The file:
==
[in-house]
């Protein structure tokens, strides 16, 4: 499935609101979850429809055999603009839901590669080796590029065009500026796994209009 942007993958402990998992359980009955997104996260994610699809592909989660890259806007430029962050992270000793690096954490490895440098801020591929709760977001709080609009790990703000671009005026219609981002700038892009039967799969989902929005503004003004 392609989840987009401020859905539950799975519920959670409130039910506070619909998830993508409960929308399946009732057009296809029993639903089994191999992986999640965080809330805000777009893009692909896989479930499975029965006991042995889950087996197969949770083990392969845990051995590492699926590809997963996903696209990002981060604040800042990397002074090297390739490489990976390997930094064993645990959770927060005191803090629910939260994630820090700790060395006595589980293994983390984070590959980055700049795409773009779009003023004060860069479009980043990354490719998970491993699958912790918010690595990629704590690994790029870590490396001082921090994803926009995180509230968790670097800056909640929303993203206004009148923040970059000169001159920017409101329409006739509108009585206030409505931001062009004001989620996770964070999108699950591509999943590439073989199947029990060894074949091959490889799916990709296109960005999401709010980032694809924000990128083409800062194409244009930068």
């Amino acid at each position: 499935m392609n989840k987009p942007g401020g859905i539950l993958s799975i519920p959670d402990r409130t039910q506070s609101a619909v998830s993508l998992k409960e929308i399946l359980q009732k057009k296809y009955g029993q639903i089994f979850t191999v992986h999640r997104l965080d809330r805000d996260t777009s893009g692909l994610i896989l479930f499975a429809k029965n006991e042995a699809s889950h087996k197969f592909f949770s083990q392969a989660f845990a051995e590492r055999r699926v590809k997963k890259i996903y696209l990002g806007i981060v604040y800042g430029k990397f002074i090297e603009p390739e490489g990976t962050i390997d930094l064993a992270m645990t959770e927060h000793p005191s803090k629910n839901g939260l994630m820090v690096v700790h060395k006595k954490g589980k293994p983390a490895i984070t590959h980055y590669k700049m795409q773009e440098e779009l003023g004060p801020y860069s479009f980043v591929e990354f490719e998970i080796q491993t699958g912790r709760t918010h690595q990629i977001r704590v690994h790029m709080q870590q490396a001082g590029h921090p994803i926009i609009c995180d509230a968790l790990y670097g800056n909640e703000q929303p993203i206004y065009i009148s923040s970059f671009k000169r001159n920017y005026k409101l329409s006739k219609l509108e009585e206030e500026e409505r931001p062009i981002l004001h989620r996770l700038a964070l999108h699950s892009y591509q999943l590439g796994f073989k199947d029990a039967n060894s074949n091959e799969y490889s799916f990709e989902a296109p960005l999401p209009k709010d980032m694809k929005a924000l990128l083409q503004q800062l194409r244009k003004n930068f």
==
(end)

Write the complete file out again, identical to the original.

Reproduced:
[in-house]
């Protein structure tokens, strides 16, 4: 499935609101979850429809055999603009839901590669080796590029065009500026796994209009 942007993958402990998992359980009955997104996260994610699809592909989660890259806007430029962050992270000793690096954490490895440098801020591929709760977001709080609009790990703000671009005026219609981002700038892009039967799969989902929005503004003004 392609989840987009401020859905539950799975519920959670409130039910506070619909998830993508409960929308399946009732057009296809029993639903089994191999992986999640965080809330805000777009893009692909896989479930499975029965006991042995889950087996197969949770083990392969845990051995590492699926590809997963996903696209990002981060604040800042990397002074090297390739490489990976390997930094064993645990959770927060005191803090629910939260994630820090700790060395006595589980293994983390984070590959980055700049795409773009779009003023004060860069479009980043990354490719998970491993699958912790918010690595990629704590690994790029870590490396001082921090994803926009995180509230968790670097800056909640929303993203206004009148923040970059000169001159920017409101329409006739509108009585206030409505931001062009004001989620996770964070999108699950591509999943590439073989199947029990060894074949091959490889799916990709296109960005999401709010980032694809924000990128083409800062194409244009930068």
């Amino acid at each position: 499935m392609n989840k987009p942007g401020g859905i539950l993958s799975i519920p959670d402990r409130t039910q506070s609101a619909v998830s993508l998992k409960e929308i399946l359980q009732k057009k296809y009955g029993q639903i089994f979850t191999v992986h999640r997104l965080d809330r805000d996260t777009s893009g692909l994610i896989l479930f499975a429809k029965n006991e042995a699809s889950h087996k197969f592909f949770s083990q392969a989660f845990a051995e590492r055999r699926v590809k997963k890259i996903y696209l990002g806007i981060v604040y800042g430029k990397f002074i090297e603009p390739e490489g990976t962050i390997d930094l064993a992270m645990t959770e927060h000793p005191s803090k629910n839901g939260l994630m820090v690096v700790h060395k006595k954490g589980k293994p983390a490895i984070t590959h980055y590669k700049m795409q773009e440098e779009l003023g004060p801020y860069s479009f980043v591929e990354f490719e998970i080796q491993t699958g912790r709760t918010h690595q990629i977001r704590v690994h790029m709080q870590q490396a001082g590029h921090p994803i926009i609009c995180d509230a968790l790990y670097g800056n909640e703000q929303p993203i206004y065009i009148s923040s970059f671009k000169r001159n920017y005026k409101l329409s006739k219609l509108e009585e206030e500026e409505r931001p062009i981002l004001h989620r996770l700038a964070l999108h699950s892009y591509q999943l590439g796994f073989k199947d029990a039967n060894s074949n091959e799969y490889s799916f990709e989902a296109p960005l999401p209009k709010d980032m694809k929005a924000l990128l083409q503004q800062l194409r244009k003004n930068f």